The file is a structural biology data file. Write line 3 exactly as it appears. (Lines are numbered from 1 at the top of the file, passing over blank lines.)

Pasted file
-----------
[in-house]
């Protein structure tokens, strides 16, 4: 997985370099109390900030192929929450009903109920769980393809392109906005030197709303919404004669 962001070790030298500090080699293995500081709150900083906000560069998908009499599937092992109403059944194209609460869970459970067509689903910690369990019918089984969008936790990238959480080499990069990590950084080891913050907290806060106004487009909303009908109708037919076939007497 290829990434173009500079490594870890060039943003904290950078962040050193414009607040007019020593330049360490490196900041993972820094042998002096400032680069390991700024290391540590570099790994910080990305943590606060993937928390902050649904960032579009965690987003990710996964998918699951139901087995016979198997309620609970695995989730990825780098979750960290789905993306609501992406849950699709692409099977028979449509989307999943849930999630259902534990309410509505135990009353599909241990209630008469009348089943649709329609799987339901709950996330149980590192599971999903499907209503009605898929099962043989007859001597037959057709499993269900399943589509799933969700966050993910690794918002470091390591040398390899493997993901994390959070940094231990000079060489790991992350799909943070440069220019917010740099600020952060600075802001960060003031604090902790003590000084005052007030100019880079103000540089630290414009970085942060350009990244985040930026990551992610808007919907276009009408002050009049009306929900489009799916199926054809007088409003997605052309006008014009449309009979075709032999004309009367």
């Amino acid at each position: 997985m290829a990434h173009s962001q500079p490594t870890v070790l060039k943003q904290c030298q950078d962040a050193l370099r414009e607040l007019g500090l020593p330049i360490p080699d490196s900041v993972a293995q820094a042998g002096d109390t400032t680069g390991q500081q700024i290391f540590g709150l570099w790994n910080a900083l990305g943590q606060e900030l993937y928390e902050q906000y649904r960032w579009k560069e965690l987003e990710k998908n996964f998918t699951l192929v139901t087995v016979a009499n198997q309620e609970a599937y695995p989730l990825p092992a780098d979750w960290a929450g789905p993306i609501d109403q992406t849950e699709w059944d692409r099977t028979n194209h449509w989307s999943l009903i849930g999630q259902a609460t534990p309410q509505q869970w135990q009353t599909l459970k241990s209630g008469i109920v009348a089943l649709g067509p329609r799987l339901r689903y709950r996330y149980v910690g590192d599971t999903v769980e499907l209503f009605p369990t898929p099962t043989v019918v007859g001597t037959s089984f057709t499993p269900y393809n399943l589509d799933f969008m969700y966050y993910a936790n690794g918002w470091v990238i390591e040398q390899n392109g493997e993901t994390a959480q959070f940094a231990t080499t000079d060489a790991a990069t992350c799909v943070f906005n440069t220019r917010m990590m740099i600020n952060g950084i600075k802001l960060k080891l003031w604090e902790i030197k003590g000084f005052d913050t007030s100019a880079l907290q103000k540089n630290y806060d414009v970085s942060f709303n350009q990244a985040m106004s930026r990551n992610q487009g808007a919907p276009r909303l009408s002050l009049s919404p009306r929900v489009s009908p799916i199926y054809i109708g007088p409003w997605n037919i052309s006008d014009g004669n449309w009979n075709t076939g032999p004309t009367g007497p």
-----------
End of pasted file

């Amino acid at each position: 997985m290829a990434h173009s962001q500079p490594t870890v070790l060039k943003q904290c030298q950078d962040a050193l370099r414009e607040l007019g500090l020593p330049i360490p080699d490196s900041v993972a293995q820094a042998g002096d109390t400032t680069g390991q500081q700024i290391f540590g709150l570099w790994n910080a900083l990305g943590q606060e900030l993937y928390e902050q906000y649904r960032w579009k560069e965690l987003e990710k998908n996964f998918t699951l192929v139901t087995v016979a009499n198997q309620e609970a599937y695995p989730l990825p092992a780098d979750w960290a929450g789905p993306i609501d109403q992406t849950e699709w059944d692409r099977t028979n194209h449509w989307s999943l009903i849930g999630q259902a609460t534990p309410q509505q869970w135990q009353t599909l459970k241990s209630g008469i109920v009348a089943l649709g067509p329609r799987l339901r689903y709950r996330y149980v910690g590192d599971t999903v769980e499907l209503f009605p369990t898929p099962t043989v019918v007859g001597t037959s089984f057709t499993p269900y393809n399943l589509d799933f969008m969700y966050y993910a936790n690794g918002w470091v990238i390591e040398q390899n392109g493997e993901t994390a959480q959070f940094a231990t080499t000079d060489a790991a990069t992350c799909v943070f906005n440069t220019r917010m990590m740099i600020n952060g950084i600075k802001l960060k080891l003031w604090e902790i030197k003590g000084f005052d913050t007030s100019a880079l907290q103000k540089n630290y806060d414009v970085s942060f709303n350009q990244a985040m106004s930026r990551n992610q487009g808007a919907p276009r909303l009408s002050l009049s919404p009306r929900v489009s009908p799916i199926y054809i109708g007088p409003w997605n037919i052309s006008d014009g004669n449309w009979n075709t076939g032999p004309t009367g007497p």